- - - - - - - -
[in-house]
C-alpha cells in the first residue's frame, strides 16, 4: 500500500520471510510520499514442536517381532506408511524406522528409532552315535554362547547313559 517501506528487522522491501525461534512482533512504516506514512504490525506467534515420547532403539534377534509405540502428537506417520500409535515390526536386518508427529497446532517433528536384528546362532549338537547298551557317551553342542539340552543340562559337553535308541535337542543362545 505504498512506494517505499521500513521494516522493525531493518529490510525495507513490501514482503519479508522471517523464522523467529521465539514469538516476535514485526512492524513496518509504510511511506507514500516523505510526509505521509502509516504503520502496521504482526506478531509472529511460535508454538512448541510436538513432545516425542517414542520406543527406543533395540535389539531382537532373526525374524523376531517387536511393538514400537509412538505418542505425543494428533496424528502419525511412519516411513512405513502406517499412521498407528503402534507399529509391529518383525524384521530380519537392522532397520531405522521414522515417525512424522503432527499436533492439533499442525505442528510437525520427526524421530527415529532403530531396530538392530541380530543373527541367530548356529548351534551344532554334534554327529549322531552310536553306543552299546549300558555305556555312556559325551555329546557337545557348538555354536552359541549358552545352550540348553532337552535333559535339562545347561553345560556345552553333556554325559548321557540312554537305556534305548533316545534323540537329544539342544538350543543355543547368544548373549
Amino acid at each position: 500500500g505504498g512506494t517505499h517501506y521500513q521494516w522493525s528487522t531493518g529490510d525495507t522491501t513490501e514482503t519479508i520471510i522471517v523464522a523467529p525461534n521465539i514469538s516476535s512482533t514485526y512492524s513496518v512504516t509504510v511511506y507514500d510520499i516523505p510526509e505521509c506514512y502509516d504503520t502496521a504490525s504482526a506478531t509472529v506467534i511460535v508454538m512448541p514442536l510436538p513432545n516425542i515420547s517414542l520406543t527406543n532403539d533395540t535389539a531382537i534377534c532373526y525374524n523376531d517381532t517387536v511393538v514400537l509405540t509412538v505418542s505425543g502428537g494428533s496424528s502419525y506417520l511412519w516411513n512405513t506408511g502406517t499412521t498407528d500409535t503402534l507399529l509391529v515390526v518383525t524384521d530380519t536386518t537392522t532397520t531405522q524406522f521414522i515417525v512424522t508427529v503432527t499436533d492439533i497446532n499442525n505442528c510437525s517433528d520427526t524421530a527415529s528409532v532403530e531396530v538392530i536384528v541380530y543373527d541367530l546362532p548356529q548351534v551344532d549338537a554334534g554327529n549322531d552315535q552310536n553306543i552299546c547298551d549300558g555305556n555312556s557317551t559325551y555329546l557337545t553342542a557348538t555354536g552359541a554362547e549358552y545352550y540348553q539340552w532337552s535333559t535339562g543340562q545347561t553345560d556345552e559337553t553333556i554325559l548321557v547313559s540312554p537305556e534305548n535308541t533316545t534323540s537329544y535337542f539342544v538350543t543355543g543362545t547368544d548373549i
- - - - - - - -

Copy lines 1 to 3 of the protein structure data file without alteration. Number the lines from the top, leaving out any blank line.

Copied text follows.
[in-house]
C-alpha cells in the first residue's frame, strides 16, 4: 500500500520471510510520499514442536517381532506408511524406522528409532552315535554362547547313559 517501506528487522522491501525461534512482533512504516506514512504490525506467534515420547532403539534377534509405540502428537506417520500409535515390526536386518508427529497446532517433528536384528546362532549338537547298551557317551553342542539340552543340562559337553535308541535337542543362545 505504498512506494517505499521500513521494516522493525531493518529490510525495507513490501514482503519479508522471517523464522523467529521465539514469538516476535514485526512492524513496518509504510511511506507514500516523505510526509505521509502509516504503520502496521504482526506478531509472529511460535508454538512448541510436538513432545516425542517414542520406543527406543533395540535389539531382537532373526525374524523376531517387536511393538514400537509412538505418542505425543494428533496424528502419525511412519516411513512405513502406517499412521498407528503402534507399529509391529518383525524384521530380519537392522532397520531405522521414522515417525512424522503432527499436533492439533499442525505442528510437525520427526524421530527415529532403530531396530538392530541380530543373527541367530548356529548351534551344532554334534554327529549322531552310536553306543552299546549300558555305556555312556559325551555329546557337545557348538555354536552359541549358552545352550540348553532337552535333559535339562545347561553345560556345552553333556554325559548321557540312554537305556534305548533316545534323540537329544539342544538350543543355543547368544548373549
Amino acid at each position: 500500500g505504498g512506494t517505499h517501506y521500513q521494516w522493525s528487522t531493518g529490510d525495507t522491501t513490501e514482503t519479508i520471510i522471517v523464522a523467529p525461534n521465539i514469538s516476535s512482533t514485526y512492524s513496518v512504516t509504510v511511506y507514500d510520499i516523505p510526509e505521509c506514512y502509516d504503520t502496521a504490525s504482526a506478531t509472529v506467534i511460535v508454538m512448541p514442536l510436538p513432545n516425542i515420547s517414542l520406543t527406543n532403539d533395540t535389539a531382537i534377534c532373526y525374524n523376531d517381532t517387536v511393538v514400537l509405540t509412538v505418542s505425543g502428537g494428533s496424528s502419525y506417520l511412519w516411513n512405513t506408511g502406517t499412521t498407528d500409535t503402534l507399529l509391529v515390526v518383525t524384521d530380519t536386518t537392522t532397520t531405522q524406522f521414522i515417525v512424522t508427529v503432527t499436533d492439533i497446532n499442525n505442528c510437525s517433528d520427526t524421530a527415529s528409532v532403530e531396530v538392530i536384528v541380530y543373527d541367530l546362532p548356529q548351534v551344532d549338537a554334534g554327529n549322531d552315535q552310536n553306543i552299546c547298551d549300558g555305556n555312556s557317551t559325551y555329546l557337545t553342542a557348538t555354536g552359541a554362547e549358552y545352550y540348553q539340552w532337552s535333559t535339562g543340562q545347561t553345560d556345552e559337553t553333556i554325559l548321557v547313559s540312554p537305556e534305548n535308541t533316545t534323540s537329544y535337542f539342544v538350543t543355543g543362545t547368544d548373549i